In a robotic arm, the manipulator’s redundancy increases its flexibility, versatility, and manipulability capabilities. In order to reach the desired point, redundancy is often exploited without considering undesirable configurations or energy expenditure. However, works such as Abbaspour, et al. in [19] propose the manipulation of redundancy in order to prevent controller solutions from greatly altering the velocities injected into the controllers. Also, within the analysis of energy optimization, redundancy can assist in reducing the movement of degrees of freedom of high consumption and increasing others low to optimize power expenditure.

In this paper, features such as redundancy and motion velocity of the mobile robotic manipulator system are analyzed through numerical methods to pose energy optimizers, a feature shows Li, et al. in [20]. In order to achieve energy-saving objectives and avoid unnecessary power consumption, the analysis of the radius of curvature of a road not parameterized in time is developed, considering the calculation of appropriate velocities for certain periods of time. Likewise, the consideration of reducing the movement of the mobile platform in comparison with the movement of the robotic arm is taken into account and analyzed. A dynamic model for the mobile manipulator is developed which, unlike previous works, accepts velocity inputs as it is usual in commercial robots, where the stability for both the kinematic proposal and the dynamic controller is tested through linear algebra properties. To validate the proposed control algorithms and the proposed energy cost optimization, experimental results are included and discussed. In addition, and as an alternative to the acquisition of a commercial robotic prototype, this work proposes the mechanical and electronic construction of a six-degree arm mounted on a unicycle-type mobile platform, which has an embedded computer for the execution of the kinematic and dynamic controller, together with the energy-saving proposal.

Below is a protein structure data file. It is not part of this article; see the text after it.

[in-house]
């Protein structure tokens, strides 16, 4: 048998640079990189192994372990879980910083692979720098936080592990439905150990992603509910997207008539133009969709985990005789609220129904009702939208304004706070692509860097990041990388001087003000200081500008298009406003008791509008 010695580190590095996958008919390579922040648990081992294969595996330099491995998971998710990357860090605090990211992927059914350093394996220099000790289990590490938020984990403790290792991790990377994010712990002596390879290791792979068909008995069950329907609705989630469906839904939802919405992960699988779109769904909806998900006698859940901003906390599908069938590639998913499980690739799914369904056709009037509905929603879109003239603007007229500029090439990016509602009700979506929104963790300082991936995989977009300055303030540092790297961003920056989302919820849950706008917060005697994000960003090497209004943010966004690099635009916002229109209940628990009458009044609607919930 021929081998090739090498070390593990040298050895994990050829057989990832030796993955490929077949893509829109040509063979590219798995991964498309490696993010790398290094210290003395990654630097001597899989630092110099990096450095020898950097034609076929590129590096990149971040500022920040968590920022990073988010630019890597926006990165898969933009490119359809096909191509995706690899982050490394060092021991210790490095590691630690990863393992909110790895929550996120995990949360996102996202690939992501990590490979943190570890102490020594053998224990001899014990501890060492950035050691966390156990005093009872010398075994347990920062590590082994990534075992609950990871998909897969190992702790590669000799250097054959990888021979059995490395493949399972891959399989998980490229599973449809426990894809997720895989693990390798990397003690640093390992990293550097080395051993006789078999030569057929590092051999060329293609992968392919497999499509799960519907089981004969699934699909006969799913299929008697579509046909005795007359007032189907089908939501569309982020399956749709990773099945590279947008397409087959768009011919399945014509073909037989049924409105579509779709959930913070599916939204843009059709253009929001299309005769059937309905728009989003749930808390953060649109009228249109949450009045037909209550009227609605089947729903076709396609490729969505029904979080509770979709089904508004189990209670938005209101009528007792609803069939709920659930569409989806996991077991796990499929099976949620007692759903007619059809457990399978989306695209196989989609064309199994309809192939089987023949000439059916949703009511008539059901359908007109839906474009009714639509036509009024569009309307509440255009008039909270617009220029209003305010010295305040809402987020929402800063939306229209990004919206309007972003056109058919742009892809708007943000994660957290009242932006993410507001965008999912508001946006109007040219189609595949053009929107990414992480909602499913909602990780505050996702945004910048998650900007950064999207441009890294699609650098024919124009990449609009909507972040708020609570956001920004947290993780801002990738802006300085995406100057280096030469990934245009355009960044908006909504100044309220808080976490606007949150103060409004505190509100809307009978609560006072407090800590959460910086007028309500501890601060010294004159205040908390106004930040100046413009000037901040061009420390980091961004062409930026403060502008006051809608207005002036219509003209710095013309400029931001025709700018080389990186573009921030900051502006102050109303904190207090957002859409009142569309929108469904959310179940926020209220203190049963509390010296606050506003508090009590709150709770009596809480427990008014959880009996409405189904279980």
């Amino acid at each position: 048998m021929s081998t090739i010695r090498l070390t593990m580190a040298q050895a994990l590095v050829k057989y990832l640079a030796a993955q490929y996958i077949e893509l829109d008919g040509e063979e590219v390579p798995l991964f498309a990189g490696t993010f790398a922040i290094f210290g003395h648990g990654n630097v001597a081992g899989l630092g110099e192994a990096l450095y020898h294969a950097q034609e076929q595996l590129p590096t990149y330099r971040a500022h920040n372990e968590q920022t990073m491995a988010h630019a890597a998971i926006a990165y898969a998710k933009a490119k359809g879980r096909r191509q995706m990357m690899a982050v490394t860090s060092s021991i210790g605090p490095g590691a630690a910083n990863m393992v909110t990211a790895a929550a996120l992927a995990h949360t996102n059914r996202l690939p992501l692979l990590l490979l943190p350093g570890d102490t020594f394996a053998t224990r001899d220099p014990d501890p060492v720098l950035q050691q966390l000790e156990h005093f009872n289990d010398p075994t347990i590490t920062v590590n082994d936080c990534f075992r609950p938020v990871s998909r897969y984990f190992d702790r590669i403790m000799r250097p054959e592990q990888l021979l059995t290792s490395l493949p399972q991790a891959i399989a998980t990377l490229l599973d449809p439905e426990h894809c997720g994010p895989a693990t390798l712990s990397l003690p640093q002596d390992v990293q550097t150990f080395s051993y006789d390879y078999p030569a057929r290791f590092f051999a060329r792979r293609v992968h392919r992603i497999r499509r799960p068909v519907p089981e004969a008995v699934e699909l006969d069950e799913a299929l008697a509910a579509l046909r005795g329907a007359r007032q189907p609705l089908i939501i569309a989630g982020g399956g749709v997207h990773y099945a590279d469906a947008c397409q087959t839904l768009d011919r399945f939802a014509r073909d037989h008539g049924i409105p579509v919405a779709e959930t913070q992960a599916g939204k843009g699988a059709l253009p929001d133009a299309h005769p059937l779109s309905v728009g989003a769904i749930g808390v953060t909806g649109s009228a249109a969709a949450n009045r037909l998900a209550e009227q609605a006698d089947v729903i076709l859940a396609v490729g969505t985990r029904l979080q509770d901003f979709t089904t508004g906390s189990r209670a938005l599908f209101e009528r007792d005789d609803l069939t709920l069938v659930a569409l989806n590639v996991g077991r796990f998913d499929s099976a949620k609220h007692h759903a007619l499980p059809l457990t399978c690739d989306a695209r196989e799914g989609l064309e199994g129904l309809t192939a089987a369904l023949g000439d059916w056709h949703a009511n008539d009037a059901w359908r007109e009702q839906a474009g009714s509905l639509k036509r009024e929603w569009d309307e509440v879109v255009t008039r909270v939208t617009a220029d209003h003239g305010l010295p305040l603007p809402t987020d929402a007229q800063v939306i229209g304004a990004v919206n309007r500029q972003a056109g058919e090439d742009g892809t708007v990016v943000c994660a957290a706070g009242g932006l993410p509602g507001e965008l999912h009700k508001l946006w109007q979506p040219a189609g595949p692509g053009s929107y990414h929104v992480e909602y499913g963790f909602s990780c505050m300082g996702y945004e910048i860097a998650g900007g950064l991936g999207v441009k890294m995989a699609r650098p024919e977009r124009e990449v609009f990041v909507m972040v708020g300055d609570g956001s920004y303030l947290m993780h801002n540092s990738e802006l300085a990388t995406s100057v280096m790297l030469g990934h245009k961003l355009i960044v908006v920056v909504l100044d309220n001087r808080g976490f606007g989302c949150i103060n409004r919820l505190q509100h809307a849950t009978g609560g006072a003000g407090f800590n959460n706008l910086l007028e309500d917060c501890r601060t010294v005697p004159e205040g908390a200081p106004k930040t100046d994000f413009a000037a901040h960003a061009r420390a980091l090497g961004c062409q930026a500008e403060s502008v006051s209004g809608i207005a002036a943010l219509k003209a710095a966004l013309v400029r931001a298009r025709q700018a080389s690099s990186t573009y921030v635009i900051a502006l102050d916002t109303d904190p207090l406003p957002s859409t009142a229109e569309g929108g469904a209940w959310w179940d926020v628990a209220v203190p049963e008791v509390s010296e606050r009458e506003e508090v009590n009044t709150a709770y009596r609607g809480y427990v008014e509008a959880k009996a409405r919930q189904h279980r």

This article is organized as follows: Section 2 proposes energy saving, Section 3 presents the kinematic and dynamic modelling of the mobile manipulator, while Section 4 proposes the design of the static and dynamic control elements. Finally, Section 5 shows the experimental results obtained in this work.

The robot’s energy consumption is rarely taken into account when reaching the desired points of a trajectory. The manipulation of the displacement velocity of a robot allows a most effective use of energy, an example shows in Minitti, et al. [21]; likewise, in robotic systems composed of several robots (wheeled mobile manipulator, present it Park, et al. in [22], aerial manipulator, Thapa, et al. in [23], hexapod robot, humanoid robots, and so on Lunghi, et al. in [24]) it is also possible to optimize energy consumption through control schemes which allow achieving the desired objective with a smaller number of movements, attaining this optimization through restrictions in the control, it says Wu, et al. in [25] of system redundancy.